NECC Observer

The student news website of Northern Essex Community College, Haverhill and Lawrence, Mass.

No end in sight for contract negotiations

This “celebration of solidarity” comes after months of failed negotiations and passive protests by the faculty, including informational pickets and the implementation of “work to rule,” which restricts the faculty to performing only those duties specifically required by their contract. Recently, flyers were distributed by the union asking students to show their support for a favorable resolution by calling or emailing NECC President Dr. Lane Glenn.

Glenn said that he has received a few calls and emails but went on to say that he is not directly involved in the negotiations and that he already fully supports the faculty’s position. “The faculty and professional staff in Massachusetts are underpaid, as compared to the state universities and UMass, and as compared to faculty and professional staff in other states,” Glenn said.

Delays to this new contract exist both in the financial proposal and some changes desired in the language of the contract from both sides, according to Glenn. Though he was not able to discuss the actual details of the contract since the negotiations are ongoing, he said, “This is the first time in many years, I think at least 15 years, that there have been any substantive changes suggested to this contract, so that’s one of the reasons … (for the delay). And there’s a new administration in the state. The last two times were under Deval Patrick, and he just rolled salary increases forward.”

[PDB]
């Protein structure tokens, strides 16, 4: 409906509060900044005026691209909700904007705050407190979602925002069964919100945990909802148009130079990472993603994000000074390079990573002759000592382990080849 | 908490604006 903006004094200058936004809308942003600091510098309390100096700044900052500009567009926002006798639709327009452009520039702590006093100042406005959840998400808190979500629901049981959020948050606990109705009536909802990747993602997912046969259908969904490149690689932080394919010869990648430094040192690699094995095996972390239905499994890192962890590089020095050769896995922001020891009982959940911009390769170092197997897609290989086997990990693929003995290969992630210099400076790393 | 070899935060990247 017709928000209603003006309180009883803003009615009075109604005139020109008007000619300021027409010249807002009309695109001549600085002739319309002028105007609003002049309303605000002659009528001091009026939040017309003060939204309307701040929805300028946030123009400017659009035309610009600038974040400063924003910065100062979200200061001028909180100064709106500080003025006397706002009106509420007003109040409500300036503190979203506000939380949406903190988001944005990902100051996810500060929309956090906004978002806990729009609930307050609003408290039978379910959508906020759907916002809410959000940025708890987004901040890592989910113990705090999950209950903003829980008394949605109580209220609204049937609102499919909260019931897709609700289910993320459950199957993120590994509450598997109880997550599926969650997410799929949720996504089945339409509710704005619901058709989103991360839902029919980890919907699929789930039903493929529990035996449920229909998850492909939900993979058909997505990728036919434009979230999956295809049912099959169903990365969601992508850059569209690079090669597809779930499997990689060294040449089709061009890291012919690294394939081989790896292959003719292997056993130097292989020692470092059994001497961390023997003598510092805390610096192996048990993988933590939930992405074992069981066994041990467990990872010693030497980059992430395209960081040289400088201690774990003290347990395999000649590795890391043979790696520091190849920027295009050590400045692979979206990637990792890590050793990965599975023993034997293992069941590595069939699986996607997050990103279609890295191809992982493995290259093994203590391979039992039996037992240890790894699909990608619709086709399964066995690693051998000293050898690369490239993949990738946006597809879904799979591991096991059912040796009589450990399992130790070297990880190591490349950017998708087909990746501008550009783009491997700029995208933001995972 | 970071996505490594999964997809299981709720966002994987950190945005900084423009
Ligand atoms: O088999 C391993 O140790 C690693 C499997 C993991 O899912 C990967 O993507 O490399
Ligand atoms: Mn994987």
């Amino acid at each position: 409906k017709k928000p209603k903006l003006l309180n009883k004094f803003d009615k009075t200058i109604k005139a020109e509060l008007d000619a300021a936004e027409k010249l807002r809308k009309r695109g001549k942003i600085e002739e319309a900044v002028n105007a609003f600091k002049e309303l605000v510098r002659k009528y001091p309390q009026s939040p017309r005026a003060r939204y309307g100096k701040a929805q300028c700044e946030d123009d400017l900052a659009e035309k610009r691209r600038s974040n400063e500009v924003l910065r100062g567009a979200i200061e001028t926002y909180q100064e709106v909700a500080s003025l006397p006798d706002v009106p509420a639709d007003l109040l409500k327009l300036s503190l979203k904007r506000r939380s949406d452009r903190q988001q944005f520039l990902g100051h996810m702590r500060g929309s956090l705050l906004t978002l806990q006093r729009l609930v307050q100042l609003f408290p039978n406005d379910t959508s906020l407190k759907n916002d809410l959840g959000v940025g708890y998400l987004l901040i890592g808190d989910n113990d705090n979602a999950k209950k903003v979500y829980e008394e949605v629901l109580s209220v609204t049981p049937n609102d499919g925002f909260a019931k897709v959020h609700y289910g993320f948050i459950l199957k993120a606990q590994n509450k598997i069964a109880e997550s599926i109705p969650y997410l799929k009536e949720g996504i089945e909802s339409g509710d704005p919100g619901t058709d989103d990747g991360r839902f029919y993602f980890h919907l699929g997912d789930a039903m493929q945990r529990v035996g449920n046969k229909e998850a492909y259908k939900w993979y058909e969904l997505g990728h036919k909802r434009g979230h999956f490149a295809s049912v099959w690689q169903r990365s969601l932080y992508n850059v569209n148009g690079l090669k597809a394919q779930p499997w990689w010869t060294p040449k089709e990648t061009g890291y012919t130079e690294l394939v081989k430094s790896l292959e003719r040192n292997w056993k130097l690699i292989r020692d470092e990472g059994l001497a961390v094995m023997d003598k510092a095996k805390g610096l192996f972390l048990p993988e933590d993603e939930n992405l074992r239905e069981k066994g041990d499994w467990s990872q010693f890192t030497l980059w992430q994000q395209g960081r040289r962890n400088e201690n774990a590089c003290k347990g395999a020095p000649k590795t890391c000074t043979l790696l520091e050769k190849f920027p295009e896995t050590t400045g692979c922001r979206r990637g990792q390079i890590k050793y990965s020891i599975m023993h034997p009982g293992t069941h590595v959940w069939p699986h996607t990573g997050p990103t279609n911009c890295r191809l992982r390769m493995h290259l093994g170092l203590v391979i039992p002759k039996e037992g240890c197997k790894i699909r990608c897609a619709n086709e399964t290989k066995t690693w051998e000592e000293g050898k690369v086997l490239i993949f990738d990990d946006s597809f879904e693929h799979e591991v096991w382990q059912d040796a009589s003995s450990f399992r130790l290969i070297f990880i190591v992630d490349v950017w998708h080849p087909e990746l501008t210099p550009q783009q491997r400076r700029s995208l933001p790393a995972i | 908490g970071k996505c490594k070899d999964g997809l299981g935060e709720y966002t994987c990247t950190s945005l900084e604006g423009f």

In addition to fair wages, the flyer distributed by the MCCC stated that the union members are fighting for a contract that “protects [their] academic freedom rights.” Dictionary.com broadly defines academic freedom as “The right of teachers and students to express their ideas in the classroom or in writing, free from political, religious or institutional restrictions, even if these ideas are unpopular.” This could include any sort of intrusion by the government including censoring a teacher’s curriculum, the implementation of standardized testing, discontinuation of funding for controversial groups or research and a variety of other interferences. Glenn said he is unaware of anything in the proposed contract that threatens the academic freedom of the professors and that no standardized testing or disruption to the curriculum is in any way being considered by the state.

Joe LeBlanc, MCCC president, said that the flyer refers to “…a possible threat from management’s student learning outcomes proposal,” but that the threat is not specific, and he was not able to elaborate.

He does not feel that any progress has been made towards resolution of the contract and said that the state’s financial offer has stubbornly remained at the initially proposed 2 percent raise in year one, 2.5 percent raise in year two and 2.5 percent raise in year three, which is a rate significantly lower than those employed in similar higher education positions at the state universities whose contracts were negotiated under the Patrick administration.

LeBlanc said in an email interview that since the implementation of work to rule, “many college committees are moving to adjourn. College governance has been negatively affected. This will grow worse over time. Employee morale will also worsen.” About the chances of the contract being settled before the start of the Spring semester, LeBlanc said that he is “not confident, but always hopeful.”

Glenn said that he planned to stop by the tailgate party and say hello to the union members later that day. “I, this college, and the other colleges, to the extent that I speak for them, want a swift resolution to this contract, and a fair one, obviously. And while we work on it, I think it’s important that we are civil and collegial to one another and that students don’t suffer,” he said.